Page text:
- Armament and disarmament
- Conflict, peace and security
- Peace and development
Overview, Ian Davis and Claudia Pfeifer Cruz
I. Tracking armed conflicts and peace processes, Ian Davis
II. Global and regional trends and developments in multilateral peace operations, Claudia Pfeifer Cruz, Jaïr van der Lijn and Timo Smit
III. Table of multilateral peace operations, 2021, Claudia Pfeifer Cruz
Active armed conflicts occurred in at least 46 states in 2021 (one fewer than in 2020): 8 were in the Americas, 9 in Asia and Oceania, 3 in Europe, 8 in the Middle East and North Africa (MENA) and 18 in sub-Saharan Africa. As in preceding years, most took place within a single country (intra-state), between government forces and one or more armed non-state group(s). Three were major armed conflicts (with more than 10 000 conflict-related deaths in the year): Afghanistan, Yemen and Myanmar. A total of 19 were high-intensity armed conflicts (with 1000–9999 conflict-related deaths): Nigeria, Ethiopia, Mexico, Syria, the Democratic Republic of the Congo, Brazil, Somalia, Iraq, Burkina Faso, South Sudan, Mali, Sudan, the Central African Republic, Niger, Cameroon, Pakistan, Colombia, Mozambique and the Philippines. Only three armed conflicts were fought between states: the low-level border clashes between India and Pakistan; Armenia and Azerbaijan; and Kyrgyzstan and Tajikistan. Two other armed conflicts were fought between state forces and armed groups aspiring to statehood (between Israel and the Palestinians and between Turkey and the Kurds).
The total estimated number of conflict-related fatalities increased to about 150 000 in 2021, which was 13 per cent higher than in 2020. The rise was driven by significant increases in fatalities in Asia and Oceania (up by 59 per cent from 2020)—mostly due to increases in Afghanistan, Myanmar and Pakistan—and sub-Saharan Africa (up by 19 per cent). Estimated conflict-related fatalities fell for the third consecutive year in MENA.
While conflict-related fatalities have generally shown a downward trend in recent years, other impacts of armed conflict (sometimes in combination with additional factors) appear to have increased in severity, including population displacement, food insecurity, humanitarian needs and violations of international humanitarian law.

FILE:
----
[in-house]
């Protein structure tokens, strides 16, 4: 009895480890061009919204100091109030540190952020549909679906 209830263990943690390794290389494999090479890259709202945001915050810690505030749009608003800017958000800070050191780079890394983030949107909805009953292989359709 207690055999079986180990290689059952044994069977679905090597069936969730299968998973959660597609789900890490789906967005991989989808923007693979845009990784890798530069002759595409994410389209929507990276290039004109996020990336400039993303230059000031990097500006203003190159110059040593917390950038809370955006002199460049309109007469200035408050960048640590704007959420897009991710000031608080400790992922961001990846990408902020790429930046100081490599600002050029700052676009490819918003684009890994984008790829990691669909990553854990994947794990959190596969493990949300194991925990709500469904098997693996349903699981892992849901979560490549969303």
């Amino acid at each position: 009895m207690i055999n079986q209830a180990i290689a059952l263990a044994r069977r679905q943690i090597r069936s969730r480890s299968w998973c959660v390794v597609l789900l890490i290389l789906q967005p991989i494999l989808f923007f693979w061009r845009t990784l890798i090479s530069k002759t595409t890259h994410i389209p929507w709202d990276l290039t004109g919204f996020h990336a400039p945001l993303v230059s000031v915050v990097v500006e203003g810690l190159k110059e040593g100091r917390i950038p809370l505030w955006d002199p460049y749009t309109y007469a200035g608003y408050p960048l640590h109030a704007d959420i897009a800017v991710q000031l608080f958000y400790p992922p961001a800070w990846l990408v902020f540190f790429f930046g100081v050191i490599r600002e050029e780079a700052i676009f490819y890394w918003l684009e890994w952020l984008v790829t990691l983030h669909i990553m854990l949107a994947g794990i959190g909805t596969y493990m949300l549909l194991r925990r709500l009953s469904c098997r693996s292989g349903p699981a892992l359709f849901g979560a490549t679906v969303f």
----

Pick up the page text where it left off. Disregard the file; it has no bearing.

Most peace processes either stalled or suffered serious set-backs during 2021. Nonetheless, some of the greatest decreases in armed violence in 2021 took place in contexts where ceasefires and power-sharing agreements had been reached in 2020 (e.g. in Libya, Nagorno-Karabakh and Syria). The Covid-19 pandemic had minimal impact on armed conflicts in 2021—in most cases, armed conflict levels persisted or even increased.
There were 63 active operations in 2021, one more than the previous year. Three operations ended in 2021: the North Atlantic Treaty Organization-led Resolute Support Mission (RSM) in Afghanistan; the African Union (AU) Human Rights Observers and Military Experts Mission in Burundi; and the Organization for Security and Co-operation in Europe Observer Mission at the Russian Checkpoints Gukovo and Donetsk. Four operations started: the United Nations Integrated Transition Assistance Mission in Sudan; the Russian–Turkish Joint Monitoring Centre in Azerbaijan; the Southern Africa Development Community Mission in Mozambique; and the European Union Military Training Mission in Mozambique.
The number of personnel deployed in multilateral peace operations decreased by 12 per cent during 2021, to reach 111 858 on 31 December 2021. This reduction was mainly driven by the closing of two multilateral peace operations, namely the RSM and the UN–AU Hybrid Operation in Darfur, which completed its mandate on 31 December 2020. The UN remained the leading organization in the field, with responsibility for about one third of all multilateral peace operations and more than two thirds of all personnel.
In 2021 the AU Mission in Somalia continued to be the largest multilateral peace operation. Ethiopia remained the top troop contributor, followed by Uganda and Bangladesh. In 2021 the annual fatality rate for hostile deaths of international personnel in UN peace operations increased again after having fallen in 2020. The UN Multi-dimensional Integrated Stabilization Mission in Mali continued to be the deadliest UN peace operation in terms of both hostile deaths and overall fatalities.
The number of operations that are not ‘multilateral peace operations’ (as defined by SIPRI) continued to increase in 2021, with the deployment of the joint inter-national ‘peacekeeping mission’ to the Solomon Islands. Another trend in 2021 was the intensification of geo-political rivalries between Western countries and Russia, China or both, which affected mission mandates, closures and restructuring.